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Effective communication improves employee milking procedures

Mario Solis Flores for Progressive Dairy Published on 30 September 2019

What I hear from dairy producers and their managers right now is how hard it is to find good people in this job market. It is very easy to get caught up on what’s lacking or missing in the workplace and let the day-to-day operations take over.

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We tend to only notice the employees who quit with one day’s notice, who don’t follow procedures or those who leave the workplace without completing all the tasks assigned.



But what if we pause for a moment and focus on the employees who show up every day, get the job done and are reliable and honest.

In the early stages of my career, I learned a very basic principle of milking cows: “Milk clean, dry and well-stimulated teats.” Throughout the years, I also learned it is one of the most difficult things to implement for many farms. Why is it more difficult for some farms than others?

In a depressed dairy market, many producers in the industry have been forced to adapt in a short period of time. One example is: Many producers were forced to milk more cows in the same facilities with the same number of operators. By making this change, some milking procedures and routines were not able to match the new flow of cows, making it impossible to follow “milk clean, dry, well-stimulated teats.” Some adjustments are needed to the milking routine in order to get the job done.

In a similar situation, where some farms went from a period of daily downtime in their parlors to a full 24-hour milking schedule, they also struggled to milk clean, dry, well-stimulated teats. In addition, the frequency of preventive maintenances to service the milking parlor fall short, creating a different series of problems considering there is more wear and tear milking 24 hours a day.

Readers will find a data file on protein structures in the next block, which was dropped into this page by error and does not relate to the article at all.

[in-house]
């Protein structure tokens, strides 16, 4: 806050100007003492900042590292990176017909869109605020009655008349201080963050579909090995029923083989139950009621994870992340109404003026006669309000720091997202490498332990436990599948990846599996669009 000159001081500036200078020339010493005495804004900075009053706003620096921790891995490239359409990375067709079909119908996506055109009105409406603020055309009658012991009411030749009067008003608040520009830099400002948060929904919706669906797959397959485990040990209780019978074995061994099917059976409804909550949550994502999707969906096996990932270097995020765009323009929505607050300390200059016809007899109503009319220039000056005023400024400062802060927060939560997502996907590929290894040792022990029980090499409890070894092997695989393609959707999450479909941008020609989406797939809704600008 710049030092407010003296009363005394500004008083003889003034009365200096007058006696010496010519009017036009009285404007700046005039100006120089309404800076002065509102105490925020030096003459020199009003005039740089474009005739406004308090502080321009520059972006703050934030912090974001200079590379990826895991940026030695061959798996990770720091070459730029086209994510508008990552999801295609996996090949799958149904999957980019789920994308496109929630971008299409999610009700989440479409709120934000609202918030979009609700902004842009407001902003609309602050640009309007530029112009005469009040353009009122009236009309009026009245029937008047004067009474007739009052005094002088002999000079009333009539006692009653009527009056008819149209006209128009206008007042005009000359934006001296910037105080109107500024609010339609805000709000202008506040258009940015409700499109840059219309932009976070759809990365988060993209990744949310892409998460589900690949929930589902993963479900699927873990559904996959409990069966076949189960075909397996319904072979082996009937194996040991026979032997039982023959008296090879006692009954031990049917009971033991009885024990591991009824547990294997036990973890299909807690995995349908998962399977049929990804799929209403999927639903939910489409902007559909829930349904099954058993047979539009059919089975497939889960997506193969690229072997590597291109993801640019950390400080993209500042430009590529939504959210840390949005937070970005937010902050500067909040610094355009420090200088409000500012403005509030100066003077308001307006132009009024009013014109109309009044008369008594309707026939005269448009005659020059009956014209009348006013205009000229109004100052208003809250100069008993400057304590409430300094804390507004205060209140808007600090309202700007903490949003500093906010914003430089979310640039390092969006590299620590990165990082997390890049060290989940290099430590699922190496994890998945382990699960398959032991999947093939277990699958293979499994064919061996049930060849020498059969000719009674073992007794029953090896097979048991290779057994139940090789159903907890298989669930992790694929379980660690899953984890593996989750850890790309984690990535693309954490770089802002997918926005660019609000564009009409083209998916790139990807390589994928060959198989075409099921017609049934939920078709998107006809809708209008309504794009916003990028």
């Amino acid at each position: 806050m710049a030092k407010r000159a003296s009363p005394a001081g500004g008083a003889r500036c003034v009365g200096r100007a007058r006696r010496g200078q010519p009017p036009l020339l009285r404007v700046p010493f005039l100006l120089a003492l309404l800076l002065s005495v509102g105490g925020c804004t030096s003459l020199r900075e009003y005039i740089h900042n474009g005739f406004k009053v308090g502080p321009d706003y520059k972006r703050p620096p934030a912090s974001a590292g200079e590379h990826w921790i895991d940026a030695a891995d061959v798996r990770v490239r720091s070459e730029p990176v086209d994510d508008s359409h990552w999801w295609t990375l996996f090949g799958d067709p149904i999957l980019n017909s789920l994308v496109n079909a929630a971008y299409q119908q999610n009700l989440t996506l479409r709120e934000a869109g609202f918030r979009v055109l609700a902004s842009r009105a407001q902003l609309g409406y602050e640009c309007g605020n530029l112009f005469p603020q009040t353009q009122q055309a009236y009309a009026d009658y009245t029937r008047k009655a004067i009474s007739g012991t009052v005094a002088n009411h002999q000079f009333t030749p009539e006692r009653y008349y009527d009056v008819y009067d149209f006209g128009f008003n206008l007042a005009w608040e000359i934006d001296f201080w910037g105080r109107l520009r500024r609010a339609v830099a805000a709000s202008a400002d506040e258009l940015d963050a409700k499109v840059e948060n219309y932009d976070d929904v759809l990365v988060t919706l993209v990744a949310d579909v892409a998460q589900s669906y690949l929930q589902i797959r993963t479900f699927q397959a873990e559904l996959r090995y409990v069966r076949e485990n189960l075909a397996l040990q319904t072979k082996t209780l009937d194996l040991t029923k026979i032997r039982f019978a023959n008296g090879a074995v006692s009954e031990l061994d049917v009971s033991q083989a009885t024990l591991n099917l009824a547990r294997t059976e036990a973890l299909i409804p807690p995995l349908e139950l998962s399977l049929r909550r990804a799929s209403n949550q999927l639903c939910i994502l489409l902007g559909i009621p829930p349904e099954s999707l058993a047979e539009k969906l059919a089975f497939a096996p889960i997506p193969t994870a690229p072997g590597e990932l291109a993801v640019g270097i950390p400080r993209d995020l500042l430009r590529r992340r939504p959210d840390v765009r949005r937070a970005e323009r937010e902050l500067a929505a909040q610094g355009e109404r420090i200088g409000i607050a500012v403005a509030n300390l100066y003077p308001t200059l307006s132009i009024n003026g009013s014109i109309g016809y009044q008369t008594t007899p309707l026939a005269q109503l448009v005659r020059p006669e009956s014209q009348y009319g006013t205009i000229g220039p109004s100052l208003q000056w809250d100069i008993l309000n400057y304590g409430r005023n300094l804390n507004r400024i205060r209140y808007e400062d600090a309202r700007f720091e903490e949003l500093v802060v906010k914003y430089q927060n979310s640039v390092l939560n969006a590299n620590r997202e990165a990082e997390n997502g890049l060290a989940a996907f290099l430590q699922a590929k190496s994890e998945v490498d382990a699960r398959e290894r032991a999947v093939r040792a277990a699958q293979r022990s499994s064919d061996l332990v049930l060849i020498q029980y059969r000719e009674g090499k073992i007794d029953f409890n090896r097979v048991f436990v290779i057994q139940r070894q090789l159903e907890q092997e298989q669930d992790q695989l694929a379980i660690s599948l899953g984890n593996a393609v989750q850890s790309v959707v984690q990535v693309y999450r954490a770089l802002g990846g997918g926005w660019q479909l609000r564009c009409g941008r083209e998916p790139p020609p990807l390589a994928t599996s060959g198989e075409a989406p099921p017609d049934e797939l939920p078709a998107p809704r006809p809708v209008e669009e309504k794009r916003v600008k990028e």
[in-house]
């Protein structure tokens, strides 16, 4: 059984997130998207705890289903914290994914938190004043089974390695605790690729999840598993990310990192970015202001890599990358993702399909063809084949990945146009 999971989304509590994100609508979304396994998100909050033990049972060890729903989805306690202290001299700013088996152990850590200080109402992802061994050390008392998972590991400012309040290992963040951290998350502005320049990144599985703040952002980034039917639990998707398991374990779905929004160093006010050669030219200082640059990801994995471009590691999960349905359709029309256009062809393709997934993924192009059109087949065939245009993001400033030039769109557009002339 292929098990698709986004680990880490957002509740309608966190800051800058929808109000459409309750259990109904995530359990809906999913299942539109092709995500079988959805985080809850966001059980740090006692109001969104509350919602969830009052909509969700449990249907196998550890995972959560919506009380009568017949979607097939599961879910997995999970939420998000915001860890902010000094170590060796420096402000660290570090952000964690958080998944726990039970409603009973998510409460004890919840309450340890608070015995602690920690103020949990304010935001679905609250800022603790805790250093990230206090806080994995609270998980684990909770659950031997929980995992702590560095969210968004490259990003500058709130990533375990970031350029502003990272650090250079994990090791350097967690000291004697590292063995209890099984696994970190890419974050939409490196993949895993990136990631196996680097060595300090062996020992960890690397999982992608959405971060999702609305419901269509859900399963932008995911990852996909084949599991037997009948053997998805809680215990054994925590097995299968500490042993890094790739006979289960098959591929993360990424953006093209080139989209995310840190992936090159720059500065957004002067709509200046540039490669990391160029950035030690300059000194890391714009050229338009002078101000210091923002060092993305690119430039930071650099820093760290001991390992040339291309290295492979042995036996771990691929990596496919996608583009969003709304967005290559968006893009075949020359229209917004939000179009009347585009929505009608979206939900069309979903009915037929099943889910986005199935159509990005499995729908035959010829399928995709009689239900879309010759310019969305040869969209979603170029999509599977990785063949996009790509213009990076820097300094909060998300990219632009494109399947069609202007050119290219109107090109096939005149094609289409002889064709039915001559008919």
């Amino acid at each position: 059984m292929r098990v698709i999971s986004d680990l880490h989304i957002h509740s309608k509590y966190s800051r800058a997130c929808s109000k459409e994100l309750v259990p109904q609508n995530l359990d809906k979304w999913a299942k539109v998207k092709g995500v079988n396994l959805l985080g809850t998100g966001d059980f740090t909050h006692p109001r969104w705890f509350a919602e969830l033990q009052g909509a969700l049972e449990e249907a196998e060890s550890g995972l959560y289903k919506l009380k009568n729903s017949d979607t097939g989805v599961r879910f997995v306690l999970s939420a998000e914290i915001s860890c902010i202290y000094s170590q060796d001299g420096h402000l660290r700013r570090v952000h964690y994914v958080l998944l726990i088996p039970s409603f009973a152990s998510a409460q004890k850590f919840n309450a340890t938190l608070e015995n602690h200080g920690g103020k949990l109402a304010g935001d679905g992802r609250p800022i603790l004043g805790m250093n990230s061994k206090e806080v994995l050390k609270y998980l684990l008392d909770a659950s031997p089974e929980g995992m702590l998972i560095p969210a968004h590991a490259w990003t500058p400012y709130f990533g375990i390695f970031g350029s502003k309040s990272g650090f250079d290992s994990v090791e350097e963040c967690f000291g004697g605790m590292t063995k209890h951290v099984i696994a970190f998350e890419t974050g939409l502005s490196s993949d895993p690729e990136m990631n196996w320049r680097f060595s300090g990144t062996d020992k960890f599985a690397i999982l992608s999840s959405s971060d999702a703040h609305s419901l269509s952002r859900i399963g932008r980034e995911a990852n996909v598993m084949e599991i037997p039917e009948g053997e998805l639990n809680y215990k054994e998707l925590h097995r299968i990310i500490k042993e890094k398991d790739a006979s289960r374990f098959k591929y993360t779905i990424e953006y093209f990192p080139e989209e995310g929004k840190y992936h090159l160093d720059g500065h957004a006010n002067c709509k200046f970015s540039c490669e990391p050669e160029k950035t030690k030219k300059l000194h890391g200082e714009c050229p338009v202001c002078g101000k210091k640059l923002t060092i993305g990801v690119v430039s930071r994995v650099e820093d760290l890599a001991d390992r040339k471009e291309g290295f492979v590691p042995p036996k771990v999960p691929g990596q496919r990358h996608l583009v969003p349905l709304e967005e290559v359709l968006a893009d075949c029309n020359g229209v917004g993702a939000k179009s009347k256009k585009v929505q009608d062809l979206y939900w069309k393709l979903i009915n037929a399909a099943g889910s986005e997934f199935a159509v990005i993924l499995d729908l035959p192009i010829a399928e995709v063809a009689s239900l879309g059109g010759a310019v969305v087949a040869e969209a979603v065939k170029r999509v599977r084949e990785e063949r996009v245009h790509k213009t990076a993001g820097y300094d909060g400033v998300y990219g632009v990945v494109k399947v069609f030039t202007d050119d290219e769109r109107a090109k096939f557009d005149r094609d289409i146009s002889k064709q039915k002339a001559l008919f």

A more common scenario as to why some farms struggle to milk clean, dry, stimulated teats is the level of understanding of what that really means when we are milking cows. Are we really challenging people with meaningful work, or are we just creating busy work?


In many instances, we confuse effective communication with a language barrier. The language barrier can be a bridge in many ways, but the real question is if the right message is getting delivered to the right people and how people are understanding the message.

Mixed messages or unclear expectations don’t bring the best consistency in milking procedures. When employees get told they are not doing milking procedures correctly, they feel reprimanded and frustrated, and good people leave.

Farms who don’t struggle with implementing proper milking protocols invest the time to be in contact with their employees in many ways.

  • They make the time to meet with employees and talk about expectations, challenges and new initiatives.

  • Employees are welcome and open to discuss topics during the meeting.

  • Employees are also responsible for the outcome of certain tasks during the milking shifts, and someone on the farm makes weekly milking observations to make necessary corrections to milking protocols.

  • Employees are also regularly informed about performance results like bacteria count and somatic cells in the milk.

All the above-mentioned items are an ongoing process that doesn’t stop. This process is part of the many routines of the farm just like milking cows. For the most part, these farms have a higher employee retention rate.

If you are struggling with your staff, have a high employee turnover rate, or you get drained from working with employee issues and find yourself avoiding the issues, don’t beat yourself up. There are many resources available in the dairy industry to help you get through and solve these issues. Those resources can also help you learn, grow and align your work to your natural talents.  end mark

Mario Solis Flores
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